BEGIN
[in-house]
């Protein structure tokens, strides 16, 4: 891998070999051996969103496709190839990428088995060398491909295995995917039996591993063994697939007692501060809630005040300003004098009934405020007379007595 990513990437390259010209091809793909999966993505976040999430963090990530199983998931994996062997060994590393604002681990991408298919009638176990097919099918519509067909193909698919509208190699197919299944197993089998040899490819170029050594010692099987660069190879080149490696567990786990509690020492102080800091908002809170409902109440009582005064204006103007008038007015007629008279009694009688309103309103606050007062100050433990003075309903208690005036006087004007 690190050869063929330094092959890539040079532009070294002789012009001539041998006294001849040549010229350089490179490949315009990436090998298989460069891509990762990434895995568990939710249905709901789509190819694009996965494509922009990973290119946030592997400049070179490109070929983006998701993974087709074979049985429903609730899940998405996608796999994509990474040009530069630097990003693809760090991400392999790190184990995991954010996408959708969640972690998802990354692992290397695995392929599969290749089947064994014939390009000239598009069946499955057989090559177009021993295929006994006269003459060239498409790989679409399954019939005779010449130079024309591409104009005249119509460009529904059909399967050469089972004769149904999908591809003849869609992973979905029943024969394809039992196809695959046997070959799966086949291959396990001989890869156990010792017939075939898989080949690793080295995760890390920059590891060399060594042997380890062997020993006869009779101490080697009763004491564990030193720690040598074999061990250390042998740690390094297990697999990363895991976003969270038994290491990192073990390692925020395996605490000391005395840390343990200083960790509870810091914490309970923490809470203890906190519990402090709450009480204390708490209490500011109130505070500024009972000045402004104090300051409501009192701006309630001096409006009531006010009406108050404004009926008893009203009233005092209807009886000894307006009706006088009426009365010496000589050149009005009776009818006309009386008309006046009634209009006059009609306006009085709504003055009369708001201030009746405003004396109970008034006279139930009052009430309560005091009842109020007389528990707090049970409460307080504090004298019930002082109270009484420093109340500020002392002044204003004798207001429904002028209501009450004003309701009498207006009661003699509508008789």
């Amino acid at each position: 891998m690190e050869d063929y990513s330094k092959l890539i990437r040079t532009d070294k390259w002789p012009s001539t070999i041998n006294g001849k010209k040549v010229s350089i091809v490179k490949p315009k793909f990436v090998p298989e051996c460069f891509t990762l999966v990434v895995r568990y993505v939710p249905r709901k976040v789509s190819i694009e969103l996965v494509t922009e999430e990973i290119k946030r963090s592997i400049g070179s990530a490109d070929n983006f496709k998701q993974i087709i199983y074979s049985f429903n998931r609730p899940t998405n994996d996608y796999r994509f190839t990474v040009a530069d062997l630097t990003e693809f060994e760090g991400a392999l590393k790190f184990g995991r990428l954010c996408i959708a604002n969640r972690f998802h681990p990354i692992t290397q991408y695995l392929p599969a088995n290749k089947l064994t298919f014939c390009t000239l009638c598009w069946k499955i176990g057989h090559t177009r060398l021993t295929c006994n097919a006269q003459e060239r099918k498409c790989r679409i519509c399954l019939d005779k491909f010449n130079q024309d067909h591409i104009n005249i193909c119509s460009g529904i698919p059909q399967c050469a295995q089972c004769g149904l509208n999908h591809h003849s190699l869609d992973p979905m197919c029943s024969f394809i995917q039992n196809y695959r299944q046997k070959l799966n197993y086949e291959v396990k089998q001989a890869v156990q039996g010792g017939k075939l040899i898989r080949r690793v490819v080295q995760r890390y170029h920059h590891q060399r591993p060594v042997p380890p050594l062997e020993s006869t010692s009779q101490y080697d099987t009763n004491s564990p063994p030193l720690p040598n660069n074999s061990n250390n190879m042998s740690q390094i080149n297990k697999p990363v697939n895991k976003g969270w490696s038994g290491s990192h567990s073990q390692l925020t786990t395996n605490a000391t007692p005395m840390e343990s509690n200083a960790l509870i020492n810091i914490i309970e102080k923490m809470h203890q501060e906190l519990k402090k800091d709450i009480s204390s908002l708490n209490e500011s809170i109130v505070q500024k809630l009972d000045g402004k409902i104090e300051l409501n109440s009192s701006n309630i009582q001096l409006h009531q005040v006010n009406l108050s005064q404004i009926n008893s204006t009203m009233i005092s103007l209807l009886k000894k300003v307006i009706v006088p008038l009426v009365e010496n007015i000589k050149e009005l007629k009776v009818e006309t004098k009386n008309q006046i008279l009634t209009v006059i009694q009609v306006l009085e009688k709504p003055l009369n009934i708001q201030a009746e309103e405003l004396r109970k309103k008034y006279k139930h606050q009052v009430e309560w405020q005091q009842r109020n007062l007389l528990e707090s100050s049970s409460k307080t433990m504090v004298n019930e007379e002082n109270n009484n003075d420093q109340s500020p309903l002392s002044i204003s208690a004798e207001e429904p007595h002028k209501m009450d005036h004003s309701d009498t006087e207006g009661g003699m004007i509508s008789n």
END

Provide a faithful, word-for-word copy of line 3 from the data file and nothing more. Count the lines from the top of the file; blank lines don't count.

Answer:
């Amino acid at each position: 891998m690190e050869d063929y990513s330094k092959l890539i990437r040079t532009d070294k390259w002789p012009s001539t070999i041998n006294g001849k010209k040549v010229s350089i091809v490179k490949p315009k793909f990436v090998p298989e051996c460069f891509t990762l999966v990434v895995r568990y993505v939710p249905r709901k976040v789509s190819i694009e969103l996965v494509t922009e999430e990973i290119k946030r963090s592997i400049g070179s990530a490109d070929n983006f496709k998701q993974i087709i199983y074979s049985f429903n998931r609730p899940t998405n994996d996608y796999r994509f190839t990474v040009a530069d062997l630097t990003e693809f060994e760090g991400a392999l590393k790190f184990g995991r990428l954010c996408i959708a604002n969640r972690f998802h681990p990354i692992t290397q991408y695995l392929p599969a088995n290749k089947l064994t298919f014939c390009t000239l009638c598009w069946k499955i176990g057989h090559t177009r060398l021993t295929c006994n097919a006269q003459e060239r099918k498409c790989r679409i519509c399954l019939d005779k491909f010449n130079q024309d067909h591409i104009n005249i193909c119509s460009g529904i698919p059909q399967c050469a295995q089972c004769g149904l509208n999908h591809h003849s190699l869609d992973p979905m197919c029943s024969f394809i995917q039992n196809y695959r299944q046997k070959l799966n197993y086949e291959v396990k089998q001989a890869v156990q039996g010792g017939k075939l040899i898989r080949r690793v490819v080295q995760r890390y170029h920059h590891q060399r591993p060594v042997p380890p050594l062997e020993s006869t010692s009779q101490y080697d099987t009763n004491s564990p063994p030193l720690p040598n660069n074999s061990n250390n190879m042998s740690q390094i080149n297990k697999p990363v697939n895991k976003g969270w490696s038994g290491s990192h567990s073990q390692l925020t786990t395996n605490a000391t007692p005395m840390e343990s509690n200083a960790l509870i020492n810091i914490i309970e102080k923490m809470h203890q501060e906190l519990k402090k800091d709450i009480s204390s908002l708490n209490e500011s809170i109130v505070q500024k809630l009972d000045g402004k409902i104090e300051l409501n109440s009192s701006n309630i009582q001096l409006h009531q005040v006010n009406l108050s005064q404004i009926n008893s204006t009203m009233i005092s103007l209807l009886k000894k300003v307006i009706v006088p008038l009426v009365e010496n007015i000589k050149e009005l007629k009776v009818e006309t004098k009386n008309q006046i008279l009634t209009v006059i009694q009609v306006l009085e009688k709504p003055l009369n009934i708001q201030a009746e309103e405003l004396r109970k309103k008034y006279k139930h606050q009052v009430e309560w405020q005091q009842r109020n007062l007389l528990e707090s100050s049970s409460k307080t433990m504090v004298n019930e007379e002082n109270n009484n003075d420093q109340s500020p309903l002392s002044i204003s208690a004798e207001e429904p007595h002028k209501m009450d005036h004003s309701d009498t006087e207006g009661g003699m004007i509508s008789n």